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4 Pick-Your-Own Farms Near Dallas to Visit This Summer

From gladiolus to blackberries, these family-friendly spots have it all. Plus, they’re just a short drive from Dallas.
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Courtesy of Julia Schwarz

We’ve all been there: You walk the produce aisle at the grocery store and find overpriced, mushy fruit. And then you sift through all the produce, hoping to find that one perfectly ripe apple, peach, avocado, what have you. 

But grocery store fruit is often picked while still green and then shipped from wherever it’s grown, says Sharien Strange of Ham Orchard. It’s not as fresh as what is harvested on a local farm.

Jill Blase, who owns Blase Family Farm, a blueberry farm in Rockwall, agrees. It’s so much tastier “when you get to pick a berry off a bush.”

Instead of playing a fruit-driven Captain Ahab at the grocery store this summer, gather up the kids and make your way to a nearby pick-your-own farm. There are plenty around Dallas where you can gather fresh fruit and flowers yourself.

These farms often make a festival of it, with trailer rides, games, and plenty of snacks and baked treats to buy. Plus, it’s a great escape from city life. 

“I feel like people have gotten disconnected from just how beautiful the earth is,” says Amanda Martin, who owns Green Valley Farm near Denton. Heading out into the country for the day and visiting places like her flower farm, is a “great opportunity to come see how pretty it can be.”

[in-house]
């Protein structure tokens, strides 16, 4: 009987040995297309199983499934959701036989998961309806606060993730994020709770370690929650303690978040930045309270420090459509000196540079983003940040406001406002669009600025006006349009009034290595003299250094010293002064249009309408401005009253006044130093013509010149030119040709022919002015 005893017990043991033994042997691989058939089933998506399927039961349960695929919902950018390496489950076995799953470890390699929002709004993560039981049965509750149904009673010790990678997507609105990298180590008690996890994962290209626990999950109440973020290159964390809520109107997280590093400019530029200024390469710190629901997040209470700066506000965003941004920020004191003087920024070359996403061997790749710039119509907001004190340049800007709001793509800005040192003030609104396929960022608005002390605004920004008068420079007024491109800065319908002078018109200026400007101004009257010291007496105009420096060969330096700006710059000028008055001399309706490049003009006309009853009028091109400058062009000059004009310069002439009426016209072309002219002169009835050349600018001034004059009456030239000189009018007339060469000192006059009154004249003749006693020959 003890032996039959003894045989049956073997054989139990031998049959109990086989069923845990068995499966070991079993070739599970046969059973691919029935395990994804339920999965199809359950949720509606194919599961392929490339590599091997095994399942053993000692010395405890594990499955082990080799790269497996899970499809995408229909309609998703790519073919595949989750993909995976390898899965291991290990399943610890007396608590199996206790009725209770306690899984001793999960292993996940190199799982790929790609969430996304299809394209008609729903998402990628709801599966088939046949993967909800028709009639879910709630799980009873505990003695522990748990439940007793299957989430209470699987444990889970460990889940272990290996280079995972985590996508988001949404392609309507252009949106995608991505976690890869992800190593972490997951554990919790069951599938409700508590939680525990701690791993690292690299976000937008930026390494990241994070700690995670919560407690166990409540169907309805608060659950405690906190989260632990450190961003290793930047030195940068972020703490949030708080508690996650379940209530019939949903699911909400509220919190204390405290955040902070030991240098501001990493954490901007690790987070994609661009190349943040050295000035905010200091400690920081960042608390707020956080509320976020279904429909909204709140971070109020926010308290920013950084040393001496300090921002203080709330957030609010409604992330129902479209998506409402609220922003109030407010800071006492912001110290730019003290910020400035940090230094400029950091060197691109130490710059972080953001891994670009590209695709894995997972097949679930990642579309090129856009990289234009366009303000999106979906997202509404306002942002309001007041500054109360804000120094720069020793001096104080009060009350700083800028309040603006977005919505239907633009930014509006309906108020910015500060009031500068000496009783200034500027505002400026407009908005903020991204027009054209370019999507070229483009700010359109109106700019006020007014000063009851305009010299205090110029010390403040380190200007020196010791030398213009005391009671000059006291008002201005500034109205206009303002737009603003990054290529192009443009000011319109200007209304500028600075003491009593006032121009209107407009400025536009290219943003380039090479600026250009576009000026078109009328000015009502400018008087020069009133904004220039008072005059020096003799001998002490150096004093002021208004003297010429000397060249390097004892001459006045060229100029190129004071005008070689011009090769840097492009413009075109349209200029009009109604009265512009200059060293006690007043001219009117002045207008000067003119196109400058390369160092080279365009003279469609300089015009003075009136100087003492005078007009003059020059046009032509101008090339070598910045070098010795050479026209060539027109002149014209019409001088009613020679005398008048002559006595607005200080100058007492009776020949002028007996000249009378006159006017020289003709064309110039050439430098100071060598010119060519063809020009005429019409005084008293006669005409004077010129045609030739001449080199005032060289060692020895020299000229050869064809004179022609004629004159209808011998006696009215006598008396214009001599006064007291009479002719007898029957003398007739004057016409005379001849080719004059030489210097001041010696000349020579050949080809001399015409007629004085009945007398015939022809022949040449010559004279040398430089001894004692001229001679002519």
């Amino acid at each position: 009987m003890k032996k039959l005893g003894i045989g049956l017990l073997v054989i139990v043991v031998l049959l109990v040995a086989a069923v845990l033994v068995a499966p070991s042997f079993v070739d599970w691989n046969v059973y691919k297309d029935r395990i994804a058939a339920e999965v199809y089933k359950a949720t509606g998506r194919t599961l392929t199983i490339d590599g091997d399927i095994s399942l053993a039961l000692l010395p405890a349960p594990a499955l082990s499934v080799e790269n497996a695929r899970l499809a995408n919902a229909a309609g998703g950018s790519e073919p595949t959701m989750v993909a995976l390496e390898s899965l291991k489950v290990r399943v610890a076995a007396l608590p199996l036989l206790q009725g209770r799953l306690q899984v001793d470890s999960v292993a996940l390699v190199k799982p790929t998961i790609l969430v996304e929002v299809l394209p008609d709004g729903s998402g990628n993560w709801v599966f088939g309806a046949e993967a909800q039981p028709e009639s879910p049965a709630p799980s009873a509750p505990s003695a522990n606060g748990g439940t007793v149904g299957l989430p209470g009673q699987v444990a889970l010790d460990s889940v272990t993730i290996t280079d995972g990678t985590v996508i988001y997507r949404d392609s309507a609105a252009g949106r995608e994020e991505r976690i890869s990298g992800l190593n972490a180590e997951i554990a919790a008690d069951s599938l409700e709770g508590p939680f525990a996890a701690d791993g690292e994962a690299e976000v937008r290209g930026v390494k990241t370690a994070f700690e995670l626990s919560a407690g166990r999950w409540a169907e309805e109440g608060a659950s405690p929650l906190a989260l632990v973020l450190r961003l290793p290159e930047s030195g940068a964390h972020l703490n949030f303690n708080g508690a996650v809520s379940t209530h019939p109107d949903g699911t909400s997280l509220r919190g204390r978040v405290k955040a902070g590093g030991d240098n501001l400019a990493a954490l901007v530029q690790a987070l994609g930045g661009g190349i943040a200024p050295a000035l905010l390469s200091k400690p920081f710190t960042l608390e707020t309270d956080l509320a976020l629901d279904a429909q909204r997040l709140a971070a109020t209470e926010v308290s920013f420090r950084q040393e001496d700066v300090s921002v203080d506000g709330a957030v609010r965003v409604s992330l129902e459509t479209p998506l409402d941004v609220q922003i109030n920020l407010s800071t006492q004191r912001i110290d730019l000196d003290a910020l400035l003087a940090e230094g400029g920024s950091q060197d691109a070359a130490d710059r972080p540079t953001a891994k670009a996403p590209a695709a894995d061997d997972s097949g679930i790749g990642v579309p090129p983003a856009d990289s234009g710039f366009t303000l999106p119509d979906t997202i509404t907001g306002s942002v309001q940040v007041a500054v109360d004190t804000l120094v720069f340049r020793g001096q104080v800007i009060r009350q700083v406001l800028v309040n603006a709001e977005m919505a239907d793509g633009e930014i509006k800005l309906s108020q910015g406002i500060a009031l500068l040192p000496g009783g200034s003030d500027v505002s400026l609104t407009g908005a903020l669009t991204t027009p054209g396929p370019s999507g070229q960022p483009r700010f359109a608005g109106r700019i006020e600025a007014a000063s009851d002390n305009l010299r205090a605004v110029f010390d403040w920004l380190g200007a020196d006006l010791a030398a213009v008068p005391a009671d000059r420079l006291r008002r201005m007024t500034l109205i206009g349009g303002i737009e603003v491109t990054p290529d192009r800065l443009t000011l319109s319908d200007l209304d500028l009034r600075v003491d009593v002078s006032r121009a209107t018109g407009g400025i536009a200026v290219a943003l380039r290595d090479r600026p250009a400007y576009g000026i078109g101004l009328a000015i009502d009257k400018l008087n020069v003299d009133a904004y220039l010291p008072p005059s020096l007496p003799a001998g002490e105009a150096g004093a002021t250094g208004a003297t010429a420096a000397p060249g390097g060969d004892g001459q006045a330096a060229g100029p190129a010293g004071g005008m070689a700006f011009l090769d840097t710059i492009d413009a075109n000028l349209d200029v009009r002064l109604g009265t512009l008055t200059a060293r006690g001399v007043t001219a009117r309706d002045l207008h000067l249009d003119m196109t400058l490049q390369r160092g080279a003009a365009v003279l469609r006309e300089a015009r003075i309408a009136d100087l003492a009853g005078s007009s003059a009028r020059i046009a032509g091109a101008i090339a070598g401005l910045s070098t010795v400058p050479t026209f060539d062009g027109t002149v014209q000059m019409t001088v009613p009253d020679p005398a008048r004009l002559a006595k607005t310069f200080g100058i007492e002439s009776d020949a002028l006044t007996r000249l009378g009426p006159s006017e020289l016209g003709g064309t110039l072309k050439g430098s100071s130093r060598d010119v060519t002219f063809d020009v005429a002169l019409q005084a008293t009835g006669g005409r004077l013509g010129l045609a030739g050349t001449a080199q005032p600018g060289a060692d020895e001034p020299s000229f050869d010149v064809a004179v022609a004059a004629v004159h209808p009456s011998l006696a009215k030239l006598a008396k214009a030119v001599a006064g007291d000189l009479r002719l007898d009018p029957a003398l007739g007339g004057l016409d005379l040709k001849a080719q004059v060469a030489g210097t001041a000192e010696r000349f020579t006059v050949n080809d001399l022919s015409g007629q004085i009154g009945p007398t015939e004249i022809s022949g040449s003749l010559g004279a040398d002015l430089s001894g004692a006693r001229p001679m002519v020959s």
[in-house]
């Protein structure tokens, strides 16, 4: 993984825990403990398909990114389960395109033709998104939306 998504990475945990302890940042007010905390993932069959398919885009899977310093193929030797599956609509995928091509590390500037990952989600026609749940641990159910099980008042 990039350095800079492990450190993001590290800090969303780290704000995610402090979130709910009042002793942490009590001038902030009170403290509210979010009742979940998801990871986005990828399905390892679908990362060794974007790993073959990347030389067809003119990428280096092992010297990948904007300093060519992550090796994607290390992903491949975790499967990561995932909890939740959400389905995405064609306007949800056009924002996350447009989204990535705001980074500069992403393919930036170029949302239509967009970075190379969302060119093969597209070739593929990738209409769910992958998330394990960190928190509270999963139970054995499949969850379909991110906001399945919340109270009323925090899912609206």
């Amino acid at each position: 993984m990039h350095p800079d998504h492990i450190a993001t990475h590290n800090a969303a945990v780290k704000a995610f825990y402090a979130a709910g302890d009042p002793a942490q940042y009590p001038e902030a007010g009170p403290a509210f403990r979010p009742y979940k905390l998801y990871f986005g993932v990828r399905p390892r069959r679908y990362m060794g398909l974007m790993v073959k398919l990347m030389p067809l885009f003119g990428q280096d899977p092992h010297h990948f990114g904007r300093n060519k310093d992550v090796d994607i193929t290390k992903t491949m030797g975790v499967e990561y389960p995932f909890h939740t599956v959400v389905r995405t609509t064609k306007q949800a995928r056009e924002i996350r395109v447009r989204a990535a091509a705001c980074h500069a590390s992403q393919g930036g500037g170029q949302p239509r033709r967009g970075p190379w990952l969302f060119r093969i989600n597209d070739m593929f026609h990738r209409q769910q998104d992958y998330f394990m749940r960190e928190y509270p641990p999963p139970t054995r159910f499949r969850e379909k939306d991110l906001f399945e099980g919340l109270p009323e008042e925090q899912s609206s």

We’ve rounded up four pick-your-own farms, selling everything from peaches to gladiolus, that are all less than an hour’s drive from downtown Dallas. 

Courtesy of Julia Schwarz

Gladiolus: Mars Hill Farm 

After Mars Hill Farm opened in 2017, the owners noticed gladiolus did well in the Texas climate. The tall flowers don’t have to be replanted each year, co-founder Julia Schwarz says. So she and the five other owners thought to themselves, “what if we planted our whole front beds with them?”

They planted 51,000 bulbs and opened the farm last year for the inaugural GladFest. Visitors could cut gladiolus stems, and there were trailer rides, a hay maze, a drawing class, a petting zoo, and more. 

This year’s GladFest begins Saturday, May 21, and will run Tuesdays–Thursdays by reservation and 8:30 a.m.–2 p.m. Fridays–Saturdays until about mid-June, when the peak gladiolus season ends. Admission is $5, and after you’re handed scissors and a bucket, it’s $2 a stem. “It’s kind of addictive, actually,” Schwarz says, “because you cut one, and then you see another one that’s even more perfect and then you cut the next one.” 

20 minutes from downtown Dallas. 1604 Mars Rd., Ferris.

Courtesy of Jill Blase

Blueberries: Blase Family Farm

After growing up on a large farm in South Dakota, Chris Blase “swore he’d never farm again,” says his wife, Jill Blase. But after the couple got some land out in Rockwall, “he couldn’t stand to not have the land working for him.” The family decided to plant blueberries, opening their pick-your-own farm with 600 bushes in 2011.